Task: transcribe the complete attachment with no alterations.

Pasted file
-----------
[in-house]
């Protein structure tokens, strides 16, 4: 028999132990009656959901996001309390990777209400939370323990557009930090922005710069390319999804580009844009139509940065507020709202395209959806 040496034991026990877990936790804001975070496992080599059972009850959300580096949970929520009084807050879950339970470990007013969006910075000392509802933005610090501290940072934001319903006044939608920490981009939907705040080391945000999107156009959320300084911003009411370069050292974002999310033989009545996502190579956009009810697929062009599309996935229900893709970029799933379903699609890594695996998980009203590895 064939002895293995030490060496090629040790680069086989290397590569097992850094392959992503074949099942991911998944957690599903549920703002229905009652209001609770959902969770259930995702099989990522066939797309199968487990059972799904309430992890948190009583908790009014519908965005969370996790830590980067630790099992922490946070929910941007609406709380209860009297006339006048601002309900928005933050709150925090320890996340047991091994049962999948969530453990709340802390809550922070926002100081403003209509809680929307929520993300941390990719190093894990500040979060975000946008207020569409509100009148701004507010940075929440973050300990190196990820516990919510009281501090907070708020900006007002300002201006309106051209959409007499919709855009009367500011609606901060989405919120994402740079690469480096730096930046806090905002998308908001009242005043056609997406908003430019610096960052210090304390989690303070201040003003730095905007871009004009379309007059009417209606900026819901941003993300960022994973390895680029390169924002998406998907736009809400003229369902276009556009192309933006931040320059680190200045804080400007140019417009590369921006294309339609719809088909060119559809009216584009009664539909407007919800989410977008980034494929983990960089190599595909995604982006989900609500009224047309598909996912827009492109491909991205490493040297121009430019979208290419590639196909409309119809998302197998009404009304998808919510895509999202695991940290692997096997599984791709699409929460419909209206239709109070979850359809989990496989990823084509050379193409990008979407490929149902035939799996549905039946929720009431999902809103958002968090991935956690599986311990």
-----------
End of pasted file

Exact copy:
[in-house]
């Protein structure tokens, strides 16, 4: 028999132990009656959901996001309390990777209400939370323990557009930090922005710069390319999804580009844009139509940065507020709202395209959806 040496034991026990877990936790804001975070496992080599059972009850959300580096949970929520009084807050879950339970470990007013969006910075000392509802933005610090501290940072934001319903006044939608920490981009939907705040080391945000999107156009959320300084911003009411370069050292974002999310033989009545996502190579956009009810697929062009599309996935229900893709970029799933379903699609890594695996998980009203590895 064939002895293995030490060496090629040790680069086989290397590569097992850094392959992503074949099942991911998944957690599903549920703002229905009652209001609770959902969770259930995702099989990522066939797309199968487990059972799904309430992890948190009583908790009014519908965005969370996790830590980067630790099992922490946070929910941007609406709380209860009297006339006048601002309900928005933050709150925090320890996340047991091994049962999948969530453990709340802390809550922070926002100081403003209509809680929307929520993300941390990719190093894990500040979060975000946008207020569409509100009148701004507010940075929440973050300990190196990820516990919510009281501090907070708020900006007002300002201006309106051209959409007499919709855009009367500011609606901060989405919120994402740079690469480096730096930046806090905002998308908001009242005043056609997406908003430019610096960052210090304390989690303070201040003003730095905007871009004009379309007059009417209606900026819901941003993300960022994973390895680029390169924002998406998907736009809400003229369902276009556009192309933006931040320059680190200045804080400007140019417009590369921006294309339609719809088909060119559809009216584009009664539909407007919800989410977008980034494929983990960089190599595909995604982006989900609500009224047309598909996912827009492109491909991205490493040297121009430019979208290419590639196909409309119809998302197998009404009304998808919510895509999202695991940290692997096997599984791709699409929460419909209206239709109070979850359809989990496989990823084509050379193409990008979407490929149902035939799996549905039946929720009431999902809103958002968090991935956690599986311990």